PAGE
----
“Your brother is in jail,” he said. “He’s a sex offender.”
My brother, a high school teacher, had sexual contact with a student. A relationship that was not among the trinity of sacred relationships he’d identified. He was charged with first-degree sexual abuse, a felony, and unlawful use of a minor in a sexual performance, a misdemeanor. Mom and dad scrambled in the middle of the night, maxing out ATM withdrawals and family generosity to post the $5,000 bail.
The alleged crime occurred five days after my brother rejected us as the ideal candidates for marriage. We’d yet to discard all the containers of Thanksgiving leftovers. I’d yet to discard my resentment over the lecture. Bruce braced himself for my response, familiar with my tendency to yell instead of cry.
“Who does he think he is?” I screamed.
“I’m totally shocked,” Bruce said. “We’ve been emailing each other. He sends me Bible verses along with his reflections. No one’s ever cared to talk to me about this stuff before.”
Bruce slumped in the chair as if he’d been Tasered. I shouted until my throat tightened. I’d grown up wanting my brother’s approval. I’d brought my soon-to-be husband into the quest. How could my brother do this to us?
Somehow I moved past the legal charges. The 17-year-old girl had consented. Pursued even, depending on who you ask. The law even permits women her age to consent. If my brother hadn’t been a teacher, a person of authority, then no laws would have been broken. I pitted myself against his attorney for failing to mount what seemed like an obvious defense. My brother wasn’t her teacher. Wasn’t even her coach or advisor. He’d filed a complaint with the principal that she frequently loitered around his room.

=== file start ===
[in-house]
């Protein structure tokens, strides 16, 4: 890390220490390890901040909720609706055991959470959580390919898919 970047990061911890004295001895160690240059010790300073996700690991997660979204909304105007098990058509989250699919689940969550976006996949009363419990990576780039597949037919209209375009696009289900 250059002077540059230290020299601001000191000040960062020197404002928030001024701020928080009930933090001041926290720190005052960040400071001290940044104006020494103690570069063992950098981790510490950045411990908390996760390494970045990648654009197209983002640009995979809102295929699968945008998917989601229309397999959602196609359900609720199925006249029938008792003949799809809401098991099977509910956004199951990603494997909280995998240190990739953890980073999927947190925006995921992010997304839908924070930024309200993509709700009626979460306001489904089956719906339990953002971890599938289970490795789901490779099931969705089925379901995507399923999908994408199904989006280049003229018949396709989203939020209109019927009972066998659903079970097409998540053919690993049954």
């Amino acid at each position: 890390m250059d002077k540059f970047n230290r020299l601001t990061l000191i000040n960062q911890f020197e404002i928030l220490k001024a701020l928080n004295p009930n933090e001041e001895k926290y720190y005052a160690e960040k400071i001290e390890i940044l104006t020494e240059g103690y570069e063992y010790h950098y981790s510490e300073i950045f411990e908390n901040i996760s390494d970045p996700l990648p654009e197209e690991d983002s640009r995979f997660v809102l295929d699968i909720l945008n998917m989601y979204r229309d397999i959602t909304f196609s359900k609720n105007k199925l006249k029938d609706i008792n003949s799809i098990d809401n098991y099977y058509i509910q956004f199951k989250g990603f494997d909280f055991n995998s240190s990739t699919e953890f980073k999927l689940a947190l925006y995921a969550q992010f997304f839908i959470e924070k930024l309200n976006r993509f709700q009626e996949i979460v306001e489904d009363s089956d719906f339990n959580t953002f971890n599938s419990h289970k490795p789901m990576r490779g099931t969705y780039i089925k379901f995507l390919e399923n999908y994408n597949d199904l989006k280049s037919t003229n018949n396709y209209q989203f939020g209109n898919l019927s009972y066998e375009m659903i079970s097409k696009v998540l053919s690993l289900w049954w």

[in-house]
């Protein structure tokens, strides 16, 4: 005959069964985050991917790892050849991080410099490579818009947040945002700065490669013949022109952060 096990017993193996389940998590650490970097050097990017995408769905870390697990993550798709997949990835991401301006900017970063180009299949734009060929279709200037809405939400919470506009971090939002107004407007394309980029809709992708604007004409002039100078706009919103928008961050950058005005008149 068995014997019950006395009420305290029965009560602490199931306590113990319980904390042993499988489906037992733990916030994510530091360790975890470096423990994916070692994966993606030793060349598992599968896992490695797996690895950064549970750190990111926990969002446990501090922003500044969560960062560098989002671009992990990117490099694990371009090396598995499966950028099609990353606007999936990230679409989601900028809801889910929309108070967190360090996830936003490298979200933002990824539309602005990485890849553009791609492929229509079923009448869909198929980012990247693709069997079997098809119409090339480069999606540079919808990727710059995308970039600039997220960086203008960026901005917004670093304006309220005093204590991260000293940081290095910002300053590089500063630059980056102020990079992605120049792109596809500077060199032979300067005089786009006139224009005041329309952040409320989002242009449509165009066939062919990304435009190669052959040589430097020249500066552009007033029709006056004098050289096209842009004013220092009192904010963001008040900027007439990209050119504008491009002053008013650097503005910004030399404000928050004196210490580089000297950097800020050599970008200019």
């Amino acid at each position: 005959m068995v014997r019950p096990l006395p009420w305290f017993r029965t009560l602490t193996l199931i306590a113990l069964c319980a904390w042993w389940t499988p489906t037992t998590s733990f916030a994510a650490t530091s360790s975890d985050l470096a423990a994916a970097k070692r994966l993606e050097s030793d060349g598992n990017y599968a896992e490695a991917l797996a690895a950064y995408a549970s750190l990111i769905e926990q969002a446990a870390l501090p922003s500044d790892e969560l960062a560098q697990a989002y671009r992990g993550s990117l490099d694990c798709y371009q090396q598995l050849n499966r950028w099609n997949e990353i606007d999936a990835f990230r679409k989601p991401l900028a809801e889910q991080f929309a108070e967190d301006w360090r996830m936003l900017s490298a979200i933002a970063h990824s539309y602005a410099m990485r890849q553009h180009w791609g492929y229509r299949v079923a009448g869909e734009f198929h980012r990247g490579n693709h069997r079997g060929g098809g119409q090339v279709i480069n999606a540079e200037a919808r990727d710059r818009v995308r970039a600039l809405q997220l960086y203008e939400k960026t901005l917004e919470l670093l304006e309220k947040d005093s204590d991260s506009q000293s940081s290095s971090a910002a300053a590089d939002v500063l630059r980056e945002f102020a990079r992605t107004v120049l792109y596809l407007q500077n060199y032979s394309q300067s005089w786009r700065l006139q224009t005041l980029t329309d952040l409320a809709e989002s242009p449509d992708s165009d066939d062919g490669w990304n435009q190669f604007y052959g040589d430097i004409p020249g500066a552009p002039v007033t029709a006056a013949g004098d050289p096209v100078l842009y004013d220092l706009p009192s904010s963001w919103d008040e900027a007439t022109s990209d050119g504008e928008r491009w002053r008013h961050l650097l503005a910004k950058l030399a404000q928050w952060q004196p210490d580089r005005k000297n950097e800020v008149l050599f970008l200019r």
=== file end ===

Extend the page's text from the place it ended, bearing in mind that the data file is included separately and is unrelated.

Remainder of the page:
It was one thing to save my brother from a stupid lapse in judgment. But I had no interest in saving our relationship from his hypocrisy. The man who implied that I was unfit to be a wife had cheated on his wife—a development achieved in fewer days than it took God to create Earth. He’d forced his credibility on us like a vapor trail in the sky. Now Bruce and I were left squinting, questioning whether it had ever been there.
For reasons concealed behind the curtain of marriage, my brother’s wife stayed. I admired her capacity for forgiveness. The only reason I spoke to my brother was in an effort to help his case. I unleashed my anger and disappointment through running and boxing. From the outside I was a regular bride-to-be getting in shape before the big day.
Weddings are one of the few times that women get a pass for being completely selfish. My dad didn’t care one way or another, but Mom always had lofty aspirations of my brother and me becoming close. After heartwarming episodes of 1980’s family dramas like “Our House” she’d say, “I just wish you cared about one another like they do.” It was a nice fantasy that I hoped at least once in my life to make come true. With Mom crying every day, there was no better opportunity. But not enough time had passed for me to play the star sister. I was still too angry.